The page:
Wednesday, 18 September 2019


Last Friday I was sitting on the top of Mynydd Enlli, eating the most delicious dressed crab sold to me by Emma at the Bird Observatory on Bardsey Island (Ynys Enlli in Welsh).  Thanks for the wooden fork, Emma!. 

I can see the island's farmland spread out below - the outline of the  tidy field layout and the sturdy Victorian farmhouses, built in pairs together with a solid set of farm buildings round a cobbled courtyard.  Small fields reflect sunlight, like mirrors on a Sunday school Easter garden.  There are boggy patches with willow growing, and the old field banks, carefully and laboriously constructed with layers of stones and turf are now crumbling.

On the other side of the mountain the cliffs plunge steeply into the sound between the island and the end of the mainland at Mynyd Mawr and Braich y Pwll.  I chat to a small group of people who have just seen a pod of dolphins in the sound (I'm very good at missing creatures someone else has just seen!).  But I'm rewarded with a glimpse of a merlin veering off the mountainside into the airy void.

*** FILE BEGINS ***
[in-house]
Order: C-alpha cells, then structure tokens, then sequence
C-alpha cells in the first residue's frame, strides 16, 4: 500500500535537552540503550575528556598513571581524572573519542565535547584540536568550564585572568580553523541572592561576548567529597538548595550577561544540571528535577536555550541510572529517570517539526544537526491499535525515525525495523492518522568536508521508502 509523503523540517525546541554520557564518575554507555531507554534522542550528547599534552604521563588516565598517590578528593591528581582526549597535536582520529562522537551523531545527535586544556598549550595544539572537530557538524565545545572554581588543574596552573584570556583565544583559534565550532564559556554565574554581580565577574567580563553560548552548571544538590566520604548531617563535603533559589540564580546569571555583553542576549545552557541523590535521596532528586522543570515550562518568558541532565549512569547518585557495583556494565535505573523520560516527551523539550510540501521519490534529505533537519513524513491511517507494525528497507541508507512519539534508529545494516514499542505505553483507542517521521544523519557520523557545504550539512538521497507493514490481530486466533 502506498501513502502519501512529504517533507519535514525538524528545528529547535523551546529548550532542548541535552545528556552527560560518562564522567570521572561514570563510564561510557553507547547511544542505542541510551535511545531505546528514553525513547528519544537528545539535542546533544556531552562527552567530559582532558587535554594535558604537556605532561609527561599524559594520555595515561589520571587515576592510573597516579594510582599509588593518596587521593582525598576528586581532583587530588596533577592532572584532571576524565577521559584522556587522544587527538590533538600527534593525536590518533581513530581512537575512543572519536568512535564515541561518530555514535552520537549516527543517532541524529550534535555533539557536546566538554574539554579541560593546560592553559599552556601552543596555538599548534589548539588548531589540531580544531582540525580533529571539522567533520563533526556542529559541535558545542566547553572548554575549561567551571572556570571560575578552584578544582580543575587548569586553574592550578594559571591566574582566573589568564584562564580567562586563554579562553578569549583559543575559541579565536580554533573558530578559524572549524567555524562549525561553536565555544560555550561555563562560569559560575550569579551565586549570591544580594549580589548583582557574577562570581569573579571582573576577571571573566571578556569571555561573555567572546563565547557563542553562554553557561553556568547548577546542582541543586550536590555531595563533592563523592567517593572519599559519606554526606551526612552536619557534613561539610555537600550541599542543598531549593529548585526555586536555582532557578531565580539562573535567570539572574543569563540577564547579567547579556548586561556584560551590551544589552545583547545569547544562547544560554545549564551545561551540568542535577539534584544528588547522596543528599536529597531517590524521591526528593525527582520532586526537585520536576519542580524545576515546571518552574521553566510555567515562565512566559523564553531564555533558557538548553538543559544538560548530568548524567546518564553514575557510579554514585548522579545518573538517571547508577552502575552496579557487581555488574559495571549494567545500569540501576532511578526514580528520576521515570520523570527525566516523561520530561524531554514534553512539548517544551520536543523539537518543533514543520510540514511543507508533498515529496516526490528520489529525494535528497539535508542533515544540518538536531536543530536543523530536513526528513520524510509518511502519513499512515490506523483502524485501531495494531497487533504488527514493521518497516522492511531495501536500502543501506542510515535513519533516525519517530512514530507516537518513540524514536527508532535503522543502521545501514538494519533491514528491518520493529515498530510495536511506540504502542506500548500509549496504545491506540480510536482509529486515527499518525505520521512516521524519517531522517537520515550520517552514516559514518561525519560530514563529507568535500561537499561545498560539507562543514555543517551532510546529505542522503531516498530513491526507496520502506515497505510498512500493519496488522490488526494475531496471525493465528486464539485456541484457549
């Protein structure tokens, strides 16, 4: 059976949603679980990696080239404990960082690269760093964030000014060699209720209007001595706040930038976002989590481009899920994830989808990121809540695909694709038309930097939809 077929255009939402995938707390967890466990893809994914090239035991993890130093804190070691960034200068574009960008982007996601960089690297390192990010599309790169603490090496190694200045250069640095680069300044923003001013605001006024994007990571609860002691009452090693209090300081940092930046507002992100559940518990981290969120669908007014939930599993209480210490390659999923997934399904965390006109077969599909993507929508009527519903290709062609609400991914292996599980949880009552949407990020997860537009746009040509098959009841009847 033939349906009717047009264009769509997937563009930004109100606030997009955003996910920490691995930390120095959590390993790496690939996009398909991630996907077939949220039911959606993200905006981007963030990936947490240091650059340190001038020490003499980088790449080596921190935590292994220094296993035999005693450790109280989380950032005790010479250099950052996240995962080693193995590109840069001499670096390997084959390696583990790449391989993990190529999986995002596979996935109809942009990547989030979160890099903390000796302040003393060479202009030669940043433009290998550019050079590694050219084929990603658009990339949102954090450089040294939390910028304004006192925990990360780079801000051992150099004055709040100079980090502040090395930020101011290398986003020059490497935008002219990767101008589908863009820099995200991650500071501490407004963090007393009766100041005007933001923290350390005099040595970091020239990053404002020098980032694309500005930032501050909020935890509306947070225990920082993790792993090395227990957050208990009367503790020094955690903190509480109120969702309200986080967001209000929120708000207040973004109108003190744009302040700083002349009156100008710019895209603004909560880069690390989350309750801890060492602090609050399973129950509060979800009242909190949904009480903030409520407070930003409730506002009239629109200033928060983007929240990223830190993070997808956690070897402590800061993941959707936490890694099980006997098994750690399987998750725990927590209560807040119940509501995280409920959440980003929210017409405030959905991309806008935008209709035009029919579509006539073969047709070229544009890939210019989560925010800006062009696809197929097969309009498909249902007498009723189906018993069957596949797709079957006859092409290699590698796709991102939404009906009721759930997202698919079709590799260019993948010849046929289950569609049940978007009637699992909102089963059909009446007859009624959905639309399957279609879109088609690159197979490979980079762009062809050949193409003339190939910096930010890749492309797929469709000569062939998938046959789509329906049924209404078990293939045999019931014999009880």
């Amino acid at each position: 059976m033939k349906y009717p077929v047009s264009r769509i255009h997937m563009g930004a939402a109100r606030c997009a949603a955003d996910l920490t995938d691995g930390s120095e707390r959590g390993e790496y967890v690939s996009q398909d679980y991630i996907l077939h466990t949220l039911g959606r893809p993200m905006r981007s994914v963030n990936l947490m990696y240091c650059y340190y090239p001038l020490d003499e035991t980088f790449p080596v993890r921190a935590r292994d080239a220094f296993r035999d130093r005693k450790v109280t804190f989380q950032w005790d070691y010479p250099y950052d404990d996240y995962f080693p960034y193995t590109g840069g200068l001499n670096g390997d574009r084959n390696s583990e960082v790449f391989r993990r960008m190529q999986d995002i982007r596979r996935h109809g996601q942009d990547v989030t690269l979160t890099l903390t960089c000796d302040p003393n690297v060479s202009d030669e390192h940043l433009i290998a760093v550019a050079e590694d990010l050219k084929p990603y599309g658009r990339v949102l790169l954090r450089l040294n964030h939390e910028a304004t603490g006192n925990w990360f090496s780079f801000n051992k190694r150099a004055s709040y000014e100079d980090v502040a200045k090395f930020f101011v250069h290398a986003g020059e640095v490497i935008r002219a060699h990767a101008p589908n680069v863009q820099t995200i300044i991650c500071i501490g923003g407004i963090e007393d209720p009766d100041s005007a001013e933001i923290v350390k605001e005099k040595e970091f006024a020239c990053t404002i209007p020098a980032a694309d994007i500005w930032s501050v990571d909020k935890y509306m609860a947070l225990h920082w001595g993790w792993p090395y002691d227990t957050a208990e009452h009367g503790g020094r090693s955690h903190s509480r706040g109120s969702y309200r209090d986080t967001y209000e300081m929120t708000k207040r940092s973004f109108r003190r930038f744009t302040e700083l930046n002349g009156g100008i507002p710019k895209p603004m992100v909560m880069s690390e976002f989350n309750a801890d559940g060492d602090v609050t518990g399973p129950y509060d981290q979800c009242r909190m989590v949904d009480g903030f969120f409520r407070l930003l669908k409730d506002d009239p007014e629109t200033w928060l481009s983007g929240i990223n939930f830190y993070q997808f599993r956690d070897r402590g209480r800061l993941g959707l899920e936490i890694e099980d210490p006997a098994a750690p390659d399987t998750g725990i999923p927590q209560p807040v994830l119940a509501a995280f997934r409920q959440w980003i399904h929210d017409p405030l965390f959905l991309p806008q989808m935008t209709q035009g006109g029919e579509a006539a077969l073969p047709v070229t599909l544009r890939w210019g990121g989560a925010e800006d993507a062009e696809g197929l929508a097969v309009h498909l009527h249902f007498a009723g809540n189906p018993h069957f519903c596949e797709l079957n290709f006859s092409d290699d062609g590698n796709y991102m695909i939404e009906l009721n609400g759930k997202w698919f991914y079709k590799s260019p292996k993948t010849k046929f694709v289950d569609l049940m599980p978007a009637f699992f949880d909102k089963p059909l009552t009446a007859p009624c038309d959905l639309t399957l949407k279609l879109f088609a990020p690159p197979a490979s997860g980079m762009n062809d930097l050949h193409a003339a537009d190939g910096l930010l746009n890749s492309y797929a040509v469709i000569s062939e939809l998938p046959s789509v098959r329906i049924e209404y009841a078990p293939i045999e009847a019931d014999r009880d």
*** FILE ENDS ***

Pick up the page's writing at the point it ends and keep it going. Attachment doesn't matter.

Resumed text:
The sea surrounding the island is like a blue silk cloth, rippled gently by the breeze and the underlying currents and tides.  Patches of turbulence indicate unseen rocks under the surface.  Moving clouds create big slabs of darker colour on the water.

I open Moya Cannon's new collection, Donegal Tarantella, and read the first poem, 'Island Corrie':

   ... a pale scar shows
   that another slice of moutain 
   has succumbed 
   to this century's 
   hard seas
   and grey storms ...

But on Ynys Enlli it's The Narrows that often take the brunt of the storms and I wonder how long it will be before the sea breaks through and the lighthouse becomes isolated on its own little island.

One thing I am sure of - one day is not enough.  I must come back again soon.

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